Seal of approval for Anti-Doping Lab
Posted on 24/04/2012
The London Organising Committee for the Olympic and Paralympic Games (LOCOG) today marked the successful accreditation of the London 2012 Anti-Doping Laboratory.
The accreditation, granted by the World Anti-Doping Agency (WADA), is the final seal of approval for the laboratory which is provided by GlaxoSmithKline (GSK) and operated by King’s College London.
The WADA accreditation process, which spanned a two year period, was based on two international standards - ISO/IEC 17025, and the International Standard for Laboratories – which required the laboratory to undergo a series of rigorous tests to establish its analysis credentials.
The process also involved several site visits from WADA’s Science Department and the ISO/IEC accrediting body prior to the granting of accreditation.
Assessments have focussed on the facility, equipment, procedures and staffing during three formal inspections and dummy sample testing.
Jonathan Harris, LOCOG Head of Anti-Doping said: 'The WADA accreditation is a green light signal that the lab is ready. The successful partnership between LOCOG, GSK and King’s has enabled us to present to WADA a brilliant laboratory for King’s to operate at Games time.'
Jonathan Edwards, LOCOG Chair of Athletes Committee and Olympic Triple Jump gold medallist, said: 'Ensuring athletes come to London with confidence in the LOCOG Anti-Doping programme and the London 2012 laboratory is very important.'
WADA President John Fahey said: 'Achieving WADA accreditation means that the London 2012 Anti-Doping Laboratory will operate to the highest standards of sample analysis during the Olympic and Paralympic Games.
'Doping athletes must know that there is a very good chance they will be tested this summer and that everything scientifically possible – and with the assistance of growing intelligence - will be done to make sure that their efforts to cheat are detected by the experts at the Laboratory.'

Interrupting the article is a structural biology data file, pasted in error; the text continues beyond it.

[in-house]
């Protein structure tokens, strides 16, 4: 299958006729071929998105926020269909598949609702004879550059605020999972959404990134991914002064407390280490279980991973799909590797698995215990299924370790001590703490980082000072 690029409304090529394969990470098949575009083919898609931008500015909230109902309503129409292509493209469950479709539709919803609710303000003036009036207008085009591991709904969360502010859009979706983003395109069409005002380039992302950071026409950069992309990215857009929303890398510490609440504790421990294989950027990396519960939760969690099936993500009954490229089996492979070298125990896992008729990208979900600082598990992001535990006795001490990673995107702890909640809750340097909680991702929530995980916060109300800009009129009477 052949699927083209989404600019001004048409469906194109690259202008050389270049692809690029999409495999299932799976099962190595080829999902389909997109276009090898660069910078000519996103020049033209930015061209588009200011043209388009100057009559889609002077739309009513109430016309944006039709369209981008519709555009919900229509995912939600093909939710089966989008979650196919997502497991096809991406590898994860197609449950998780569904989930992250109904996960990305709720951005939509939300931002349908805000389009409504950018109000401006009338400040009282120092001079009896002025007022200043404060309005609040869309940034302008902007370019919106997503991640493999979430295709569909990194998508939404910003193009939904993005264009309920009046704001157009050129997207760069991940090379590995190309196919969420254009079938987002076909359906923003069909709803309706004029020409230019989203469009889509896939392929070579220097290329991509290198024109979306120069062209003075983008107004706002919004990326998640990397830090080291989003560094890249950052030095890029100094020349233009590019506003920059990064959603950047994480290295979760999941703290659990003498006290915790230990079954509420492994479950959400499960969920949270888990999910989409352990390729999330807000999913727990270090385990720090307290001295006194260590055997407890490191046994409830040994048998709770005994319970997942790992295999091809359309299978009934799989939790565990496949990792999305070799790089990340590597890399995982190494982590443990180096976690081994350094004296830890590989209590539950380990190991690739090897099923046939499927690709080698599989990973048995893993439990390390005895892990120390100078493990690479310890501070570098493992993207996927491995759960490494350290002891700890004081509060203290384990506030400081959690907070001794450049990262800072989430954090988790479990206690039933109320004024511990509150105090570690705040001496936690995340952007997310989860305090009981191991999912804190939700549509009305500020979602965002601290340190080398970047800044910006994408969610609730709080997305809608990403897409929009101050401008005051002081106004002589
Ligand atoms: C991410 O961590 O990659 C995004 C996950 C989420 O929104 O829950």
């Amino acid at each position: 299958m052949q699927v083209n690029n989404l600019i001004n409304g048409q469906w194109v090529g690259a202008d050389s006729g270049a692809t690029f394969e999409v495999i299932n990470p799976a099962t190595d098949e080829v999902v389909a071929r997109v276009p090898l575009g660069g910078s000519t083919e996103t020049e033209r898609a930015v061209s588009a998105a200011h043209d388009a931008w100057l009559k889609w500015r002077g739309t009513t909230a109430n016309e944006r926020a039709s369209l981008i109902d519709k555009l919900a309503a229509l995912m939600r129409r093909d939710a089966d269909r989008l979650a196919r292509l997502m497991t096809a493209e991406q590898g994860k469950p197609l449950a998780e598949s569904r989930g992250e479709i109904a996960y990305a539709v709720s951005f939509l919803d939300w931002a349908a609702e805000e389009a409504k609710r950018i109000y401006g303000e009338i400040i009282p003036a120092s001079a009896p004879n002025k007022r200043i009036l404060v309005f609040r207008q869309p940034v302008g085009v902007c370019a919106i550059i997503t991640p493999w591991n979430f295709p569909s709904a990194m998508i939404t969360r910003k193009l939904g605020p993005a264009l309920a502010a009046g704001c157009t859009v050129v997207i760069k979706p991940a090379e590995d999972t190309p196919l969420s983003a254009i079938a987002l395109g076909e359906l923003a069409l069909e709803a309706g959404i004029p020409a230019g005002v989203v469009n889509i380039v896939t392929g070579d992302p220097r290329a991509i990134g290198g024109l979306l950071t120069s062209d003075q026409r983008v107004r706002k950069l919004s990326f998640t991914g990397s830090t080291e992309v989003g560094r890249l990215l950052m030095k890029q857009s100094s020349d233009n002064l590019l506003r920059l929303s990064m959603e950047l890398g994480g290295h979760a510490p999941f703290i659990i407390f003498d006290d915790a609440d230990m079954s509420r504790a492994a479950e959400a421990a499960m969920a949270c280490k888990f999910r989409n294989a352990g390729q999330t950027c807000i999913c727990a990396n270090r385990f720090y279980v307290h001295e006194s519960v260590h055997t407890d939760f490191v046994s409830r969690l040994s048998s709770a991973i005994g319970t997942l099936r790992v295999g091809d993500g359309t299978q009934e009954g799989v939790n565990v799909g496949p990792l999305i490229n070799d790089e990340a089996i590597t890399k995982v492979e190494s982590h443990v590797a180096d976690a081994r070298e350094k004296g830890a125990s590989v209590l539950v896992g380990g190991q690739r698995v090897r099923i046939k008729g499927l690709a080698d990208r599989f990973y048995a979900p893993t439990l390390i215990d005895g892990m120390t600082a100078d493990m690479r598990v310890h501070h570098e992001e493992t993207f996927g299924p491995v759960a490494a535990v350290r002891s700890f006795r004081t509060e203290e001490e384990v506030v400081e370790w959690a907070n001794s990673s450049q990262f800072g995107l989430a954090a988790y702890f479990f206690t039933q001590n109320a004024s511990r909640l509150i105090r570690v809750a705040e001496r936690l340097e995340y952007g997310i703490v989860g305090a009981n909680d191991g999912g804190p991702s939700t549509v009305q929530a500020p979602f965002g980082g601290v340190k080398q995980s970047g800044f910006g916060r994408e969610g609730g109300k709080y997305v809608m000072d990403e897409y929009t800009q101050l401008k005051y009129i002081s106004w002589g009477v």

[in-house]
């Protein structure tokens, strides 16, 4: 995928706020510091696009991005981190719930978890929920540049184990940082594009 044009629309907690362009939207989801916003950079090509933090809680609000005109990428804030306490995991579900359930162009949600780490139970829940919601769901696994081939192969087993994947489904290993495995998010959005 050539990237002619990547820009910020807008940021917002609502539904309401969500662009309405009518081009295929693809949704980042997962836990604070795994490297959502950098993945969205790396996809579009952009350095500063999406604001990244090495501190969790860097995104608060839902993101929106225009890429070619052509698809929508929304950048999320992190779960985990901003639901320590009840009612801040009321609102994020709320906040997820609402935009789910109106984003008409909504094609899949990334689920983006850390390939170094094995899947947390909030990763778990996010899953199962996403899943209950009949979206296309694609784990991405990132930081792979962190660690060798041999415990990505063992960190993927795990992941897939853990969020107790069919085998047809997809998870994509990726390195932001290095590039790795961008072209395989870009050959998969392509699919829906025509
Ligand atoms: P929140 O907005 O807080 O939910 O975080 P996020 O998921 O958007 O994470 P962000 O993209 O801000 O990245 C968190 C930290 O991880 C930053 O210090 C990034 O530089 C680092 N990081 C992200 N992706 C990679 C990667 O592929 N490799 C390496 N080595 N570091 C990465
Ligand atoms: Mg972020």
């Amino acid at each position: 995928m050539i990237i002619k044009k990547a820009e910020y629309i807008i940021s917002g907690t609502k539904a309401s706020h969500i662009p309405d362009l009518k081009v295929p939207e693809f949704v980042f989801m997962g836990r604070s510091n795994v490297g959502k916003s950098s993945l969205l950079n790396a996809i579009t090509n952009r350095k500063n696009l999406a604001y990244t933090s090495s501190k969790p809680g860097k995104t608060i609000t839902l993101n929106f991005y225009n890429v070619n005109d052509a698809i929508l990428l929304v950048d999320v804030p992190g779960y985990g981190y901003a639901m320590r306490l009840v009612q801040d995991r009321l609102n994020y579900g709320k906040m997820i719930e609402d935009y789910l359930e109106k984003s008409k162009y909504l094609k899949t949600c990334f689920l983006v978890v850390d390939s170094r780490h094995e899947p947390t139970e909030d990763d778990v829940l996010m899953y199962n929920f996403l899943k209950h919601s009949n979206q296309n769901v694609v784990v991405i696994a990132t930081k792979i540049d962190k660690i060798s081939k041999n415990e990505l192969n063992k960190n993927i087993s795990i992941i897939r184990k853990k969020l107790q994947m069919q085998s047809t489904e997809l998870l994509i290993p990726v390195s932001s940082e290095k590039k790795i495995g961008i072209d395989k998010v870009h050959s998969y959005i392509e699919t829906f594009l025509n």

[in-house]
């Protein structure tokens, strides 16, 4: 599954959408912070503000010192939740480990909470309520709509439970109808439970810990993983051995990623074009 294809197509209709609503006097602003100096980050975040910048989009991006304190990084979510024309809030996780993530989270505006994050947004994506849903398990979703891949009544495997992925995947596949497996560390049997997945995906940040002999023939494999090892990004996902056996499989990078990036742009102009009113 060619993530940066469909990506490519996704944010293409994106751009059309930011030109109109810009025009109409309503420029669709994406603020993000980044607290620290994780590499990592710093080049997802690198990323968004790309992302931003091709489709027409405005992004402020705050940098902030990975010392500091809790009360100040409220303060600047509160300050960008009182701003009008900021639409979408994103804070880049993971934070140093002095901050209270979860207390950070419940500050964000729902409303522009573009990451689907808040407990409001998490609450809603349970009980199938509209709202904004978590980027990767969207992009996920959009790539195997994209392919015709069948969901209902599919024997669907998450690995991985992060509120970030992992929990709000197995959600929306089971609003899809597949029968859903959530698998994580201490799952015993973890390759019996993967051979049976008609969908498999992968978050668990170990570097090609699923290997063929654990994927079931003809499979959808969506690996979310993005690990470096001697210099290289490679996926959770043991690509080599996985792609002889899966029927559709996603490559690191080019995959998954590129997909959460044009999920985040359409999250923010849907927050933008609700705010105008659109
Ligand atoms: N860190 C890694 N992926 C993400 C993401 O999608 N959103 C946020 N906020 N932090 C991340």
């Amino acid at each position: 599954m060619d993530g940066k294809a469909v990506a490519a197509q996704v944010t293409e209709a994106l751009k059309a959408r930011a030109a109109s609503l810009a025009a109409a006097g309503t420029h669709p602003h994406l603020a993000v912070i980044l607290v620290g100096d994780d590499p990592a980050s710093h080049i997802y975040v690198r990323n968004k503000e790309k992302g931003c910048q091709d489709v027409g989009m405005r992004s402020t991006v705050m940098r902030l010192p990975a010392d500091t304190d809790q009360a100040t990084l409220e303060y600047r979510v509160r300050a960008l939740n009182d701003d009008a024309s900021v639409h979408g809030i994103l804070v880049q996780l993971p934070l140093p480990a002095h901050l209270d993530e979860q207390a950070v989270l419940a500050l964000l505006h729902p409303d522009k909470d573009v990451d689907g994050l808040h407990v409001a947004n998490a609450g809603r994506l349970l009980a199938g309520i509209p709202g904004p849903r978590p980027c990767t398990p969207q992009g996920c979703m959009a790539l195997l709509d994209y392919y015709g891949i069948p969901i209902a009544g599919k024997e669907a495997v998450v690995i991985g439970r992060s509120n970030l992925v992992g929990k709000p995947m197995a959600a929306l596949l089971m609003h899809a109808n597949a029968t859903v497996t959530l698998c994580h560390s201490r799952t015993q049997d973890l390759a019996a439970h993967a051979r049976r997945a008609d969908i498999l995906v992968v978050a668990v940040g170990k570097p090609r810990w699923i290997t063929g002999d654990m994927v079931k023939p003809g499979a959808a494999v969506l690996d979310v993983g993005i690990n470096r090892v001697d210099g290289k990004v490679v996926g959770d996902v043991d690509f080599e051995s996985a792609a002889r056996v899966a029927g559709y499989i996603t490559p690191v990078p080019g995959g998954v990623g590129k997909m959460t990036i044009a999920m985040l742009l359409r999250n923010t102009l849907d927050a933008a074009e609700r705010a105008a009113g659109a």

Professor David Cowan, Head of King’s College London’s Drug Control Centre and Director of the London 2012 anti-doping laboratory, said: 'I am thrilled to receive official accreditation from WADA at such an early stage. We have demonstrated that everything is in place and we are well prepared to deliver robust testing for the Games. This accreditation provides recognition of our ability to operate an effective anti-doping laboratory.'
Sir Andrew Witty, CEO of GlaxoSmithKline said: 'Achieving WADA accreditation is another important milestone in the delivery of a world-class London 2012 anti-doping laboratory and GSK is delighted to have played a key role in this process. We have worked in partnership with King’s to put systems in place to ensure that the testing carried out by this laboratory supports both the integrity of the London 2012 Games and the health of all athletes.'
Over 6250 samples will be analysed throughout the Olympic and Paralympic Games, up to 400 each day which is more than at any other Games. The laboratory, which measures the size of seven tennis courts, will be in operation 24 hours a day, seven days a week.
Over 1,000 LOCOG staff will work within the Anti-Doping process and a team of more than 150 anti-doping scientists will carry out the testing at the laboratory, led independently by Professor David Cowan from the Drug Control Centre at King’s.
The laboratory, which has been provided by pharmaceutical company GSK, will be operated by leading anti-doping experts from King’s and supported by scientists from around the world.
The anti-doping programmes driven by LOCOG during the London 2012 Games will create a legacy of knowledge about anti-doping operations and processes.
In addition to providing the laboratory facility, GSK in 2011 signed a long-term agreement with WADA to share information about medicines in development with a view to developing early detection methods.